theGrio: As you mentioned, Noah’s Arc was such a historic moment on TV. You were also a part of this moment as well because your season of The Real World happened shortly before Noah’s Arc’s debut. And I’m sure at that time it might have felt like the renaissance that we’re experiencing now was just about to happen back then in 2005. What did that feel like at that time? Because it was so far ahead of where we are today in terms of progress.
Karamo: After The Real World was airing and Noah’s Arc was airing, I remember myself and the Noah’s Arc cast went city to city from New York to Chicago and L.A. and we were doing these events at predominately Black spaces. As a Black man and as a gay man, I had always loved and represented my culture. I remember everyone was like, there’s no way he could be gay, he’s wearing Sean John and I was like ya’ll are so limited in your view of what you think it is to be Black and gay.
One time we were in Atlanta and there were thousands of people, and they were all Black, gay, queer, trans people and it was beautiful. We were talking and having conversations unlike before in white spaces where I have to tell you what I’m experiencing. I have to tell you why we dress this way. It was like we all know what’s going on. We all know what we need. We all know what we desire. It felt empowering. I’ve always left that moment feeling like when we truly band together as Black people who also identify as part of the LGBTQ+ community and when there are Black allies who are straight, we are so powerful. We see true change.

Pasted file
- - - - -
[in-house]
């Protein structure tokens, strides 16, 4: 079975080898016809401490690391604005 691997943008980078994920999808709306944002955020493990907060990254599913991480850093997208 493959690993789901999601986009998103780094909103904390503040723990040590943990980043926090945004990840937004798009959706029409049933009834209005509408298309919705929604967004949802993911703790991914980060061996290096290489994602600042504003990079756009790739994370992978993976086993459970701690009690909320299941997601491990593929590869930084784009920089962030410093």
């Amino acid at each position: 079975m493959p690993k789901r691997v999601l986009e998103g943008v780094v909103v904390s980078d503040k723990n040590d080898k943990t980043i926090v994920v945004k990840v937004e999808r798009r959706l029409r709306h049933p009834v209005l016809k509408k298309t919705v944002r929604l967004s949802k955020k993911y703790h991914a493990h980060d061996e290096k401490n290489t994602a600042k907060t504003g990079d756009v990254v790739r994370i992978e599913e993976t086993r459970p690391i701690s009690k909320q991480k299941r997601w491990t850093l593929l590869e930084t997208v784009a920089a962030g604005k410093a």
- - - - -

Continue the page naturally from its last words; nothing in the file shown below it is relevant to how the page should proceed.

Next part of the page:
That helped young me to realize that I had to go on this journey to not be crazy Karamo, drinking and doing whatever, but become an adult who understood his power as a Black man, as a gay man, and use that power to create change. And I think that’s what we’re seeing now again. People are waking up to their power and how their identities can help them to create a better tomorrow. And was beautiful to see then and now again.
theGrio: If you had to make a quick assessment of where we are in terms of proper representation of Black queer people in media, especially compared to fifteen years ago, what would you say?